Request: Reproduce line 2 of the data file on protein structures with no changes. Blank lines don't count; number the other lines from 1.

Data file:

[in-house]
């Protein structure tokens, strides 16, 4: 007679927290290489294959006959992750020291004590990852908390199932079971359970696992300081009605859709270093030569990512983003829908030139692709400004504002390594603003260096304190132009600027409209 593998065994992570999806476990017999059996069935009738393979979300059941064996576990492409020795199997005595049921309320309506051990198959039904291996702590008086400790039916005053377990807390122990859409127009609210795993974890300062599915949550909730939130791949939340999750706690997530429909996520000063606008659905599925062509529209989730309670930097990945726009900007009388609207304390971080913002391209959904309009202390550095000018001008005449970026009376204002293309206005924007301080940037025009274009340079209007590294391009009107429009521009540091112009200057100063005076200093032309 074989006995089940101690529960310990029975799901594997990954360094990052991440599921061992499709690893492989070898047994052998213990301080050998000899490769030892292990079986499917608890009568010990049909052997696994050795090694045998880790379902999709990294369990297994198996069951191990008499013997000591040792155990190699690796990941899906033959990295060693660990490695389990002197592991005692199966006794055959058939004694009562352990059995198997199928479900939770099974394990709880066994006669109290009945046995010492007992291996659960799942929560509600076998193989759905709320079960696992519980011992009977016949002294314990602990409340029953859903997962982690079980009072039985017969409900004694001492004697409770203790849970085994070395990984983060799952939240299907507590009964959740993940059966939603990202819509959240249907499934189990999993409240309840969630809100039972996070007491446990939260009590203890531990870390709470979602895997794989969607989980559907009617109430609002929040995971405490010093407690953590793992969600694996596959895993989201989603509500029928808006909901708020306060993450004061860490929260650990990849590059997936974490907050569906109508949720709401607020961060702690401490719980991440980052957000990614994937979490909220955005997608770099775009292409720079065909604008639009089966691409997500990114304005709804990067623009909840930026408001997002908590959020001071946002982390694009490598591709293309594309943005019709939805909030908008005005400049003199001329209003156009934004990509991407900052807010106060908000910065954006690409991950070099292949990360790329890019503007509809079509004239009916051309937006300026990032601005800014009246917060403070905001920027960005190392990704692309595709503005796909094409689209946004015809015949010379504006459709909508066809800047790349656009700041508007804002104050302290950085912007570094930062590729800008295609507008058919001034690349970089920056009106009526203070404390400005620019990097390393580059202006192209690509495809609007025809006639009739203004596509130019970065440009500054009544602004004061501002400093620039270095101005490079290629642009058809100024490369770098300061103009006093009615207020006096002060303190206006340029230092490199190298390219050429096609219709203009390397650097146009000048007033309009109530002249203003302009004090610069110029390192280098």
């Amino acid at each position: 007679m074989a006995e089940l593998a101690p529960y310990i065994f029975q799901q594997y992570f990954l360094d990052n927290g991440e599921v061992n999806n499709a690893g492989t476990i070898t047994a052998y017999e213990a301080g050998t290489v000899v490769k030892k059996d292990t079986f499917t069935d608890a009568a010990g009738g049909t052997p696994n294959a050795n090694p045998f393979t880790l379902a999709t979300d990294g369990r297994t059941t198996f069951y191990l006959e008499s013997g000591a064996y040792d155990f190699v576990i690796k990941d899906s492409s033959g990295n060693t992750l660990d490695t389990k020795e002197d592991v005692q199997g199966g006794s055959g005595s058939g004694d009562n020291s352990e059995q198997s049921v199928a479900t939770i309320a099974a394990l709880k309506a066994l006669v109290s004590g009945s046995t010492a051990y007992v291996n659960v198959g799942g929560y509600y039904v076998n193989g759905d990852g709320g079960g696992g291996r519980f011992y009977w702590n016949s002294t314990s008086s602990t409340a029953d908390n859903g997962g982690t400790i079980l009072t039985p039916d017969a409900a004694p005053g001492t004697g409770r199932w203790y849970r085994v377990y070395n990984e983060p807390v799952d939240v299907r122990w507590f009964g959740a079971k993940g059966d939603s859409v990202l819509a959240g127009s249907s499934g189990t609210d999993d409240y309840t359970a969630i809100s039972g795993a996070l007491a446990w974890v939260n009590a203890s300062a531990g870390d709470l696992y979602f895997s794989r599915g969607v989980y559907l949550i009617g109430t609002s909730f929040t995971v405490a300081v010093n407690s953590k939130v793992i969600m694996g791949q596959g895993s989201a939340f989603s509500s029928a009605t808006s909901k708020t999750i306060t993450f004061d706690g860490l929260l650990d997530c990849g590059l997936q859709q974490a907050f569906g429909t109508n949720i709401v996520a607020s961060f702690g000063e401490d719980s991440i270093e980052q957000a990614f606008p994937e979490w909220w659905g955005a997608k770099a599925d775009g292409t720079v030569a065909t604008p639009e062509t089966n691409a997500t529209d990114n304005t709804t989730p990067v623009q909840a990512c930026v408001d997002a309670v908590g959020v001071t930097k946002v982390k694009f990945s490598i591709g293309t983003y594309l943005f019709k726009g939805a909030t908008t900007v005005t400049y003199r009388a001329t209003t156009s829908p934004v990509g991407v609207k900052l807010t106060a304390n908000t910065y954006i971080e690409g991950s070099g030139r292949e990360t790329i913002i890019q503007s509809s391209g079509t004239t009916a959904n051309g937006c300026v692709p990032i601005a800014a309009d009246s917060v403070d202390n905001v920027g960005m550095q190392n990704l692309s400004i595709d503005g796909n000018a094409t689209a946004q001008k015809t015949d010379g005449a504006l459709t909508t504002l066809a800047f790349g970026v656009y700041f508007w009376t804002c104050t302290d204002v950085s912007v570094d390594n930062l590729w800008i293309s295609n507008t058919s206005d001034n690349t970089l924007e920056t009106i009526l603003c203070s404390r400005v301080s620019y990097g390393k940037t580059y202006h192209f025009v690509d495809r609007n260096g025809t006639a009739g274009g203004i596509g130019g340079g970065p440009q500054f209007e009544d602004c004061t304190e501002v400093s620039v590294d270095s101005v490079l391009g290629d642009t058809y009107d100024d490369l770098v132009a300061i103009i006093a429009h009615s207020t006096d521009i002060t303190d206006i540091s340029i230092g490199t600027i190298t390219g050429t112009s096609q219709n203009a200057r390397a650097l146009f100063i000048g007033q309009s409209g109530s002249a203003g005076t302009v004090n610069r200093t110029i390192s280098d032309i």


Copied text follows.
């Protein structure tokens, strides 16, 4: 007679927290290489294959006959992750020291004590990852908390199932079971359970696992300081009605859709270093030569990512983003829908030139692709400004504002390594603003260096304190132009600027409209 593998065994992570999806476990017999059996069935009738393979979300059941064996576990492409020795199997005595049921309320309506051990198959039904291996702590008086400790039916005053377990807390122990859409127009609210795993974890300062599915949550909730939130791949939340999750706690997530429909996520000063606008659905599925062509529209989730309670930097990945726009900007009388609207304390971080913002391209959904309009202390550095000018001008005449970026009376204002293309206005924007301080940037025009274009340079209007590294391009009107429009521009540091112009200057100063005076200093032309 074989006995089940101690529960310990029975799901594997990954360094990052991440599921061992499709690893492989070898047994052998213990301080050998000899490769030892292990079986499917608890009568010990049909052997696994050795090694045998880790379902999709990294369990297994198996069951191990008499013997000591040792155990190699690796990941899906033959990295060693660990490695389990002197592991005692199966006794055959058939004694009562352990059995198997199928479900939770099974394990709880066994006669109290009945046995010492007992291996659960799942929560509600076998193989759905709320079960696992519980011992009977016949002294314990602990409340029953859903997962982690079980009072039985017969409900004694001492004697409770203790849970085994070395990984983060799952939240299907507590009964959740993940059966939603990202819509959240249907499934189990999993409240309840969630809100039972996070007491446990939260009590203890531990870390709470979602895997794989969607989980559907009617109430609002929040995971405490010093407690953590793992969600694996596959895993989201989603509500029928808006909901708020306060993450004061860490929260650990990849590059997936974490907050569906109508949720709401607020961060702690401490719980991440980052957000990614994937979490909220955005997608770099775009292409720079065909604008639009089966691409997500990114304005709804990067623009909840930026408001997002908590959020001071946002982390694009490598591709293309594309943005019709939805909030908008005005400049003199001329209003156009934004990509991407900052807010106060908000910065954006690409991950070099292949990360790329890019503007509809079509004239009916051309937006300026990032601005800014009246917060403070905001920027960005190392990704692309595709503005796909094409689209946004015809015949010379504006459709909508066809800047790349656009700041508007804002104050302290950085912007570094930062590729800008295609507008058919001034690349970089920056009106009526203070404390400005620019990097390393580059202006192209690509495809609007025809006639009739203004596509130019970065440009500054009544602004004061501002400093620039270095101005490079290629642009058809100024490369770098300061103009006093009615207020006096002060303190206006340029230092490199190298390219050429096609219709203009390397650097146009000048007033309009109530002249203003302009004090610069110029390192280098």